Fractures of the elbow joint in children may occur at any age. They usually result from indirect violence, such as a fall onto the outstretched hand. The force may act axially on the joint, or it may be directed obliquely and thus tend to produce valgus or varus angulation, flexion, or hyperextension. The nature of the resulting injury is also determined by the angle of the elbow and the position of the forearm during the accident. Thus, for example, pronation abolishes the physiological valgus angulation of the elbow and changes the direction of the force from valgus to varus. An axial impact drives the capitulum and the trochlea apart, producing a T(Y)-shaped fracture. The fracture gapes proximally and the fragments are tilted in the frontal plane owing to the pull of the collateral ligaments and that of the flexor and extensor muscles (Fig. 1).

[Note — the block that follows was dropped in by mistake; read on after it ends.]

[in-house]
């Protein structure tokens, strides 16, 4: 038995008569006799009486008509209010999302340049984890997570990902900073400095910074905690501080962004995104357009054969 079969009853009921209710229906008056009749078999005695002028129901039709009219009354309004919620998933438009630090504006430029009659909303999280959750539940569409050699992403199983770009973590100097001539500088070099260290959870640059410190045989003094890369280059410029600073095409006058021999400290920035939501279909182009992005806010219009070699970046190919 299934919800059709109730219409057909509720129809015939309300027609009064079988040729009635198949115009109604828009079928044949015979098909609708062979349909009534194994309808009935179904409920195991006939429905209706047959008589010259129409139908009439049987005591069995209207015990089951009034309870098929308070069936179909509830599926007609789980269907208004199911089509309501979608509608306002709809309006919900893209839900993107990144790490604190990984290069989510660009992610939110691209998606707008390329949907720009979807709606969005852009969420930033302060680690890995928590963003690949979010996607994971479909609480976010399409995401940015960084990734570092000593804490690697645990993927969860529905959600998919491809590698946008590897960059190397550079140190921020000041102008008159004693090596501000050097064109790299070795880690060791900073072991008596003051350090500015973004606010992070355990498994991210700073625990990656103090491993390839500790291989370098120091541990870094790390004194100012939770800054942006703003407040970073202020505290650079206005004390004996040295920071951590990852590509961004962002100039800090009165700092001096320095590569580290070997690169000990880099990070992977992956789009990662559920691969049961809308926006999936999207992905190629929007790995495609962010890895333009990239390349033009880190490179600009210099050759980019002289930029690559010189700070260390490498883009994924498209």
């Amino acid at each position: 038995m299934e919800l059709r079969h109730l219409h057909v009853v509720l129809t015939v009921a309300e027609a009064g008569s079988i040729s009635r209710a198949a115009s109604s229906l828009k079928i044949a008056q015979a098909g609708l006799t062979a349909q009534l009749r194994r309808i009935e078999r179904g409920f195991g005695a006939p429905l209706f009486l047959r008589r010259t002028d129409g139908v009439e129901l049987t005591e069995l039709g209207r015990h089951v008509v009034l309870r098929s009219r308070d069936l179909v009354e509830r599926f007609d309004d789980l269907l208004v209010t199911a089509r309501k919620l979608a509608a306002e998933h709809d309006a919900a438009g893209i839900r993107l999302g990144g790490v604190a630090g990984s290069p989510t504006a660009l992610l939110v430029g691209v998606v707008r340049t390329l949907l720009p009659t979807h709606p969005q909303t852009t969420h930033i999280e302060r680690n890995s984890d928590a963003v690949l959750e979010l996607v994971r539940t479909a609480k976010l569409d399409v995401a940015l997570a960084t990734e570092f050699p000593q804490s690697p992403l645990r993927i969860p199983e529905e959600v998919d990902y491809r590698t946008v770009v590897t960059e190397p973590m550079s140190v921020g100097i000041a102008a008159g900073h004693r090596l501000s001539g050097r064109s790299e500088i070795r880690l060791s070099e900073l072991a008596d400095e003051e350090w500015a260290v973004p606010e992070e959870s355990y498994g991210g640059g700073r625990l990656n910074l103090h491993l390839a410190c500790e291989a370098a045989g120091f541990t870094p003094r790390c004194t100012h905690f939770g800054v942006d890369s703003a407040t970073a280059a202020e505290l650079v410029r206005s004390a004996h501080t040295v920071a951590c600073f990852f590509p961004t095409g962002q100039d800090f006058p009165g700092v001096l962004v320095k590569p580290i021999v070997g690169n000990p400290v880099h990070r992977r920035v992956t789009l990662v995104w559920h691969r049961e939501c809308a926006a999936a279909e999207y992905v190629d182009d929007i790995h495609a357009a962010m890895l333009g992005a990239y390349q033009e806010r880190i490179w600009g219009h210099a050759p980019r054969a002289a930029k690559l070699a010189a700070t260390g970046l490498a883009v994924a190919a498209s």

Radial Head Elbow Joint Kirschner Wire Avulsion Fracture Pathological Anatomy 
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© Springer-Verlag Berlin Heidelberg 1980

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  • H. Zimmermann

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